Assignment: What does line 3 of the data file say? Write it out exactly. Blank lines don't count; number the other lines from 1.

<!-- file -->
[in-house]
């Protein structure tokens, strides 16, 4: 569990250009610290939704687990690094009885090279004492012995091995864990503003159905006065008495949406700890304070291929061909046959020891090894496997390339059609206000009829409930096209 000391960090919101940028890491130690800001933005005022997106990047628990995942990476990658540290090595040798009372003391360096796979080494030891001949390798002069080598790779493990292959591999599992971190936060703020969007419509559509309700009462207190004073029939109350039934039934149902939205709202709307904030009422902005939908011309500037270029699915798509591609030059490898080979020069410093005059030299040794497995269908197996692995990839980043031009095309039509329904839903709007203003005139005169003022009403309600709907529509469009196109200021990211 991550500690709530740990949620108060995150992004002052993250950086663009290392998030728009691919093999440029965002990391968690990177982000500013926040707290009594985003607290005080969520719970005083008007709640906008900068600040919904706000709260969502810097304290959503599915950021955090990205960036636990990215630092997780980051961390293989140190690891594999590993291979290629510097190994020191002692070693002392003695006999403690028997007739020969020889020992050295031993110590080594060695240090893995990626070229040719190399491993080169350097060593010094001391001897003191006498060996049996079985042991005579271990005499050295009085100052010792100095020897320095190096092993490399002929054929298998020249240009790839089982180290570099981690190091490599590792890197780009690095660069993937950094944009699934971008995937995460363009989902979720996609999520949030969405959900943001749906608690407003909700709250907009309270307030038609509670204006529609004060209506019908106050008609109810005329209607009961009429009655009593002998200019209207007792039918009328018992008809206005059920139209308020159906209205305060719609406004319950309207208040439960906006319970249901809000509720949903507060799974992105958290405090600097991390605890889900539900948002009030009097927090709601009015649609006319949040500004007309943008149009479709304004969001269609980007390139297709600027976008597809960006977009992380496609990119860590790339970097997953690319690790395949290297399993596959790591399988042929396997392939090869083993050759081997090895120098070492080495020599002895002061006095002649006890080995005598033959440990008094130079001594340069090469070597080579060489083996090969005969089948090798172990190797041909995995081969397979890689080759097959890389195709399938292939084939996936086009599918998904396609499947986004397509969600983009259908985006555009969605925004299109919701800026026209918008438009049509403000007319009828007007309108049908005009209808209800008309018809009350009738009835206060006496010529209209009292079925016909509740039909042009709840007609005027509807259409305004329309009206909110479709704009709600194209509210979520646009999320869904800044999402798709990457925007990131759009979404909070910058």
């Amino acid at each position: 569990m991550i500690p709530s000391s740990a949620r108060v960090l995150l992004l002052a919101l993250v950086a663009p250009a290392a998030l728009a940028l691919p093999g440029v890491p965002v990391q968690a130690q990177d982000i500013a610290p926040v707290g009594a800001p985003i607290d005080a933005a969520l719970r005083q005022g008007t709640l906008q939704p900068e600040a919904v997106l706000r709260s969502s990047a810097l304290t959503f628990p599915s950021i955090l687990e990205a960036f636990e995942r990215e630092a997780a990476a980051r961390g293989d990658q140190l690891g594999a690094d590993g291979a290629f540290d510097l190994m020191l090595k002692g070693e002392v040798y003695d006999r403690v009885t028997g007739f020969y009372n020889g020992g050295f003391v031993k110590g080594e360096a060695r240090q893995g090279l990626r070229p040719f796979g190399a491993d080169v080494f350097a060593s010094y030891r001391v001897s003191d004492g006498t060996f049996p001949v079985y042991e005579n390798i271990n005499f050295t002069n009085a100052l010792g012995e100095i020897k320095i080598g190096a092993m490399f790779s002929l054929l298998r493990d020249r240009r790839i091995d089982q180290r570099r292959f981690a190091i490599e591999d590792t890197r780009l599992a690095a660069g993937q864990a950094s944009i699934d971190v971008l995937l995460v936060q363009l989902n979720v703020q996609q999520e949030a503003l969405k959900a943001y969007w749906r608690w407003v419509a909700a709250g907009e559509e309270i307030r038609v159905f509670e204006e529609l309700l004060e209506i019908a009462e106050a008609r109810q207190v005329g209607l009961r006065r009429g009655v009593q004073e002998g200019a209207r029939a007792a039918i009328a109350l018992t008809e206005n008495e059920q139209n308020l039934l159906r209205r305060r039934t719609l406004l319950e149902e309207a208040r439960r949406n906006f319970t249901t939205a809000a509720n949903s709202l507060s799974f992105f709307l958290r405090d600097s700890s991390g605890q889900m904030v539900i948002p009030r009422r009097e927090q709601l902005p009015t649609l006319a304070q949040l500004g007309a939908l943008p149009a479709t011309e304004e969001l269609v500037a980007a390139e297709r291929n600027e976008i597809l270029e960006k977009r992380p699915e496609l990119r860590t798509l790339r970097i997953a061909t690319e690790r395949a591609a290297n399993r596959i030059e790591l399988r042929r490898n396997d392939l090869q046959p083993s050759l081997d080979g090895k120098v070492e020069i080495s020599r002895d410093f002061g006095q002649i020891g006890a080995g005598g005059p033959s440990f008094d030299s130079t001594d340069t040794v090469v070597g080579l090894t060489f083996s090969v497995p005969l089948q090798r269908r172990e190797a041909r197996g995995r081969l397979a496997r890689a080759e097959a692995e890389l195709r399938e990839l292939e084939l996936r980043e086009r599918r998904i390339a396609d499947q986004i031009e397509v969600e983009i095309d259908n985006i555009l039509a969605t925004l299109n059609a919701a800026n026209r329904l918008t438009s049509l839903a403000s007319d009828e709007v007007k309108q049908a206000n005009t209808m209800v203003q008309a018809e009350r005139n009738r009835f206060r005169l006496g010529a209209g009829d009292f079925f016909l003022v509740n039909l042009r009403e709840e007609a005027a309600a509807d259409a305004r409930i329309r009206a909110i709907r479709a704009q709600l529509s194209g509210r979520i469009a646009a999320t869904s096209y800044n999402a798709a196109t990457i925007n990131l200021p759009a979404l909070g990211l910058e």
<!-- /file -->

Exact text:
């Amino acid at each position: 569990m991550i500690p709530s000391s740990a949620r108060v960090l995150l992004l002052a919101l993250v950086a663009p250009a290392a998030l728009a940028l691919p093999g440029v890491p965002v990391q968690a130690q990177d982000i500013a610290p926040v707290g009594a800001p985003i607290d005080a933005a969520l719970r005083q005022g008007t709640l906008q939704p900068e600040a919904v997106l706000r709260s969502s990047a810097l304290t959503f628990p599915s950021i955090l687990e990205a960036f636990e995942r990215e630092a997780a990476a980051r961390g293989d990658q140190l690891g594999a690094d590993g291979a290629f540290d510097l190994m020191l090595k002692g070693e002392v040798y003695d006999r403690v009885t028997g007739f020969y009372n020889g020992g050295f003391v031993k110590g080594e360096a060695r240090q893995g090279l990626r070229p040719f796979g190399a491993d080169v080494f350097a060593s010094y030891r001391v001897s003191d004492g006498t060996f049996p001949v079985y042991e005579n390798i271990n005499f050295t002069n009085a100052l010792g012995e100095i020897k320095i080598g190096a092993m490399f790779s002929l054929l298998r493990d020249r240009r790839i091995d089982q180290r570099r292959f981690a190091i490599e591999d590792t890197r780009l599992a690095a660069g993937q864990a950094s944009i699934d971190v971008l995937l995460v936060q363009l989902n979720v703020q996609q999520e949030a503003l969405k959900a943001y969007w749906r608690w407003v419509a909700a709250g907009e559509e309270i307030r038609v159905f509670e204006e529609l309700l004060e209506i019908a009462e106050a008609r109810q207190v005329g209607l009961r006065r009429g009655v009593q004073e002998g200019a209207r029939a007792a039918i009328a109350l018992t008809e206005n008495e059920q139209n308020l039934l159906r209205r305060r039934t719609l406004l319950e149902e309207a208040r439960r949406n906006f319970t249901t939205a809000a509720n949903s709202l507060s799974f992105f709307l958290r405090d600097s700890s991390g605890q889900m904030v539900i948002p009030r009422r009097e927090q709601l902005p009015t649609l006319a304070q949040l500004g007309a939908l943008p149009a479709t011309e304004e969001l269609v500037a980007a390139e297709r291929n600027e976008i597809l270029e960006k977009r992380p699915e496609l990119r860590t798509l790339r970097i997953a061909t690319e690790r395949a591609a290297n399993r596959i030059e790591l399988r042929r490898n396997d392939l090869q046959p083993s050759l081997d080979g090895k120098v070492e020069i080495s020599r002895d410093f002061g006095q002649i020891g006890a080995g005598g005059p033959s440990f008094d030299s130079t001594d340069t040794v090469v070597g080579l090894t060489f083996s090969v497995p005969l089948q090798r269908r172990e190797a041909r197996g995995r081969l397979a496997r890689a080759e097959a692995e890389l195709r399938e990839l292939e084939l996936r980043e086009r599918r998904i390339a396609d499947q986004i031009e397509v969600e983009i095309d259908n985006i555009l039509a969605t925004l299109n059609a919701a800026n026209r329904l918008t438009s049509l839903a403000s007319d009828e709007v007007k309108q049908a206000n005009t209808m209800v203003q008309a018809e009350r005139n009738r009835f206060r005169l006496g010529a209209g009829d009292f079925f016909l003022v509740n039909l042009r009403e709840e007609a005027a309600a509807d259409a305004r409930i329309r009206a909110i709907r479709a704009q709600l529509s194209g509210r979520i469009a646009a999320t869904s096209y800044n999402a798709a196109t990457i925007n990131l200021p759009a979404l909070g990211l910058e």